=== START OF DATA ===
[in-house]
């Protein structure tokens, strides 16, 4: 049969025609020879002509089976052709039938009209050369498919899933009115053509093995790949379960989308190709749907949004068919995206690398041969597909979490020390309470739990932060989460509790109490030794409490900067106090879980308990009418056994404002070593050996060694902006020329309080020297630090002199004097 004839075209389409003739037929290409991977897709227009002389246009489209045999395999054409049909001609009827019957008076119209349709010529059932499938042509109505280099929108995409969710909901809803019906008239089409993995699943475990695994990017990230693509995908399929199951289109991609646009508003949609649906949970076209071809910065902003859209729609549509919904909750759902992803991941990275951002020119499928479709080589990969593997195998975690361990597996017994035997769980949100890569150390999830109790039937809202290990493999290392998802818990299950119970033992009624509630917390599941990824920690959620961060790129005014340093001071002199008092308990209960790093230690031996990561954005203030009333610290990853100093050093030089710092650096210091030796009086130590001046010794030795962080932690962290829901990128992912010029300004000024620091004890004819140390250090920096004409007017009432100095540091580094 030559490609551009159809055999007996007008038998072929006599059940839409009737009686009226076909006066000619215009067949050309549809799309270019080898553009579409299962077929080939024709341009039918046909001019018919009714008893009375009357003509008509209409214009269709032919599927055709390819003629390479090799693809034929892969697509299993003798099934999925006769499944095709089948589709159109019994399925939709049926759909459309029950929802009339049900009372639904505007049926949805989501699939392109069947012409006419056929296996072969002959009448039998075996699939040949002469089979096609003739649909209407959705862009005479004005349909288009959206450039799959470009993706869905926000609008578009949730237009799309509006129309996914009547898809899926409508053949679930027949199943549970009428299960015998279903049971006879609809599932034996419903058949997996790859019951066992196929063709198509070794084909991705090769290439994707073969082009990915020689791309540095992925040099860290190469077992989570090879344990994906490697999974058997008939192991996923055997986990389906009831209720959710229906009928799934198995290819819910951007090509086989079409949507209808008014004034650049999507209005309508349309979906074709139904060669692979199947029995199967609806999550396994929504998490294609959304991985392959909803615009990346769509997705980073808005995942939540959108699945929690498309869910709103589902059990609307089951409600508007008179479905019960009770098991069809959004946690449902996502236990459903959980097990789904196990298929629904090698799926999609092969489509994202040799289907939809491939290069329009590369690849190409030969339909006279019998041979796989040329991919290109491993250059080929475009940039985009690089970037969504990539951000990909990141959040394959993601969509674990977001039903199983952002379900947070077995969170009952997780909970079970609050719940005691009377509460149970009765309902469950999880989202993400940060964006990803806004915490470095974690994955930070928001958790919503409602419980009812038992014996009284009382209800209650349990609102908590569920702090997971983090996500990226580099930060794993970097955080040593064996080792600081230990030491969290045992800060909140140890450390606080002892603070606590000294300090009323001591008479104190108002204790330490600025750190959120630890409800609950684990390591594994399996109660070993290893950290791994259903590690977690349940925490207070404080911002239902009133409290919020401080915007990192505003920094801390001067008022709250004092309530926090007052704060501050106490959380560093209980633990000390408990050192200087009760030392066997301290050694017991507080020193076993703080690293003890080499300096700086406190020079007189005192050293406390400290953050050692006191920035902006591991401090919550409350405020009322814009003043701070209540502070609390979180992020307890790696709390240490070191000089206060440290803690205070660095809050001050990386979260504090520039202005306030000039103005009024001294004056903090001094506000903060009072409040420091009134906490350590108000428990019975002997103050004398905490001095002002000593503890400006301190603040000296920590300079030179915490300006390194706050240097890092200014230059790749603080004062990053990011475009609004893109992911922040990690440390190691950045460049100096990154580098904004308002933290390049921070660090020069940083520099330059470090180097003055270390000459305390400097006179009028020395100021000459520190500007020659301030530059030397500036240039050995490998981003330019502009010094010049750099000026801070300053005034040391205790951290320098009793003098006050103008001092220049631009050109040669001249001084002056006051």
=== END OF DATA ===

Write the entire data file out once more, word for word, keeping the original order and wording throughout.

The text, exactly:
[in-house]
């Protein structure tokens, strides 16, 4: 049969025609020879002509089976052709039938009209050369498919899933009115053509093995790949379960989308190709749907949004068919995206690398041969597909979490020390309470739990932060989460509790109490030794409490900067106090879980308990009418056994404002070593050996060694902006020329309080020297630090002199004097 004839075209389409003739037929290409991977897709227009002389246009489209045999395999054409049909001609009827019957008076119209349709010529059932499938042509109505280099929108995409969710909901809803019906008239089409993995699943475990695994990017990230693509995908399929199951289109991609646009508003949609649906949970076209071809910065902003859209729609549509919904909750759902992803991941990275951002020119499928479709080589990969593997195998975690361990597996017994035997769980949100890569150390999830109790039937809202290990493999290392998802818990299950119970033992009624509630917390599941990824920690959620961060790129005014340093001071002199008092308990209960790093230690031996990561954005203030009333610290990853100093050093030089710092650096210091030796009086130590001046010794030795962080932690962290829901990128992912010029300004000024620091004890004819140390250090920096004409007017009432100095540091580094 030559490609551009159809055999007996007008038998072929006599059940839409009737009686009226076909006066000619215009067949050309549809799309270019080898553009579409299962077929080939024709341009039918046909001019018919009714008893009375009357003509008509209409214009269709032919599927055709390819003629390479090799693809034929892969697509299993003798099934999925006769499944095709089948589709159109019994399925939709049926759909459309029950929802009339049900009372639904505007049926949805989501699939392109069947012409006419056929296996072969002959009448039998075996699939040949002469089979096609003739649909209407959705862009005479004005349909288009959206450039799959470009993706869905926000609008578009949730237009799309509006129309996914009547898809899926409508053949679930027949199943549970009428299960015998279903049971006879609809599932034996419903058949997996790859019951066992196929063709198509070794084909991705090769290439994707073969082009990915020689791309540095992925040099860290190469077992989570090879344990994906490697999974058997008939192991996923055997986990389906009831209720959710229906009928799934198995290819819910951007090509086989079409949507209808008014004034650049999507209005309508349309979906074709139904060669692979199947029995199967609806999550396994929504998490294609959304991985392959909803615009990346769509997705980073808005995942939540959108699945929690498309869910709103589902059990609307089951409600508007008179479905019960009770098991069809959004946690449902996502236990459903959980097990789904196990298929629904090698799926999609092969489509994202040799289907939809491939290069329009590369690849190409030969339909006279019998041979796989040329991919290109491993250059080929475009940039985009690089970037969504990539951000990909990141959040394959993601969509674990977001039903199983952002379900947070077995969170009952997780909970079970609050719940005691009377509460149970009765309902469950999880989202993400940060964006990803806004915490470095974690994955930070928001958790919503409602419980009812038992014996009284009382209800209650349990609102908590569920702090997971983090996500990226580099930060794993970097955080040593064996080792600081230990030491969290045992800060909140140890450390606080002892603070606590000294300090009323001591008479104190108002204790330490600025750190959120630890409800609950684990390591594994399996109660070993290893950290791994259903590690977690349940925490207070404080911002239902009133409290919020401080915007990192505003920094801390001067008022709250004092309530926090007052704060501050106490959380560093209980633990000390408990050192200087009760030392066997301290050694017991507080020193076993703080690293003890080499300096700086406190020079007189005192050293406390400290953050050692006191920035902006591991401090919550409350405020009322814009003043701070209540502070609390979180992020307890790696709390240490070191000089206060440290803690205070660095809050001050990386979260504090520039202005306030000039103005009024001294004056903090001094506000903060009072409040420091009134906490350590108000428990019975002997103050004398905490001095002002000593503890400006301190603040000296920590300079030179915490300006390194706050240097890092200014230059790749603080004062990053990011475009609004893109992911922040990690440390190691950045460049100096990154580098904004308002933290390049921070660090020069940083520099330059470090180097003055270390000459305390400097006179009028020395100021000459520190500007020659301030530059030397500036240039050995490998981003330019502009010094010049750099000026801070300053005034040391205790951290320098009793003098006050103008001092220049631009050109040669001249001084002056006051």